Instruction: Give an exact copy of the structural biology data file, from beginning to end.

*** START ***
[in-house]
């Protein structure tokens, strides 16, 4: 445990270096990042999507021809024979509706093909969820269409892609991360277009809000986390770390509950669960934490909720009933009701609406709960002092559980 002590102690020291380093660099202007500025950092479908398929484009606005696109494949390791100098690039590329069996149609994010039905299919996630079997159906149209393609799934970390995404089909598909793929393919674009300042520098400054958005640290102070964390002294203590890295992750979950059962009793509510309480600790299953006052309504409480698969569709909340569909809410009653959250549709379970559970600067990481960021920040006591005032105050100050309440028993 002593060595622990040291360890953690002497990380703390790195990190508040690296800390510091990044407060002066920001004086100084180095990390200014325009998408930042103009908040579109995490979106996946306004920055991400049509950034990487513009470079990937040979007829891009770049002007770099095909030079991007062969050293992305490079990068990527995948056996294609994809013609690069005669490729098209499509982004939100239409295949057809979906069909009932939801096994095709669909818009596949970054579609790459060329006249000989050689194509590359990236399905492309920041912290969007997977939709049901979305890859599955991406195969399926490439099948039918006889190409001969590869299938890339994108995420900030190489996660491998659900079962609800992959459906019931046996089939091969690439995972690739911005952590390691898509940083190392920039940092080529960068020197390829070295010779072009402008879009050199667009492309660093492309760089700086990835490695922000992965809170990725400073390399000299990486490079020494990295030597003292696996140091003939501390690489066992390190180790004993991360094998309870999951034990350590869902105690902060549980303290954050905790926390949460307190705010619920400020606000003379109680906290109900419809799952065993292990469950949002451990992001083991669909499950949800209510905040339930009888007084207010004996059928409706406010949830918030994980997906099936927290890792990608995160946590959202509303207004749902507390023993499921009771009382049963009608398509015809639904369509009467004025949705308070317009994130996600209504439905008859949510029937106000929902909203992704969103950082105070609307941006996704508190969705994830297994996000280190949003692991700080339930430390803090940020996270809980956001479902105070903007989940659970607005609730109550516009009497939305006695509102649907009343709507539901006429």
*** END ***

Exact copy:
[in-house]
């Protein structure tokens, strides 16, 4: 445990270096990042999507021809024979509706093909969820269409892609991360277009809000986390770390509950669960934490909720009933009701609406709960002092559980 002590102690020291380093660099202007500025950092479908398929484009606005696109494949390791100098690039590329069996149609994010039905299919996630079997159906149209393609799934970390995404089909598909793929393919674009300042520098400054958005640290102070964390002294203590890295992750979950059962009793509510309480600790299953006052309504409480698969569709909340569909809410009653959250549709379970559970600067990481960021920040006591005032105050100050309440028993 002593060595622990040291360890953690002497990380703390790195990190508040690296800390510091990044407060002066920001004086100084180095990390200014325009998408930042103009908040579109995490979106996946306004920055991400049509950034990487513009470079990937040979007829891009770049002007770099095909030079991007062969050293992305490079990068990527995948056996294609994809013609690069005669490729098209499509982004939100239409295949057809979906069909009932939801096994095709669909818009596949970054579609790459060329006249000989050689194509590359990236399905492309920041912290969007997977939709049901979305890859599955991406195969399926490439099948039918006889190409001969590869299938890339994108995420900030190489996660491998659900079962609800992959459906019931046996089939091969690439995972690739911005952590390691898509940083190392920039940092080529960068020197390829070295010779072009402008879009050199667009492309660093492309760089700086990835490695922000992965809170990725400073390399000299990486490079020494990295030597003292696996140091003939501390690489066992390190180790004993991360094998309870999951034990350590869902105690902060549980303290954050905790926390949460307190705010619920400020606000003379109680906290109900419809799952065993292990469950949002451990992001083991669909499950949800209510905040339930009888007084207010004996059928409706406010949830918030994980997906099936927290890792990608995160946590959202509303207004749902507390023993499921009771009382049963009608398509015809639904369509009467004025949705308070317009994130996600209504439905008859949510029937106000929902909203992704969103950082105070609307941006996704508190969705994830297994996000280190949003692991700080339930430390803090940020996270809980956001479902105070903007989940659970607005609730109550516009009497939305006695509102649907009343709507539901006429």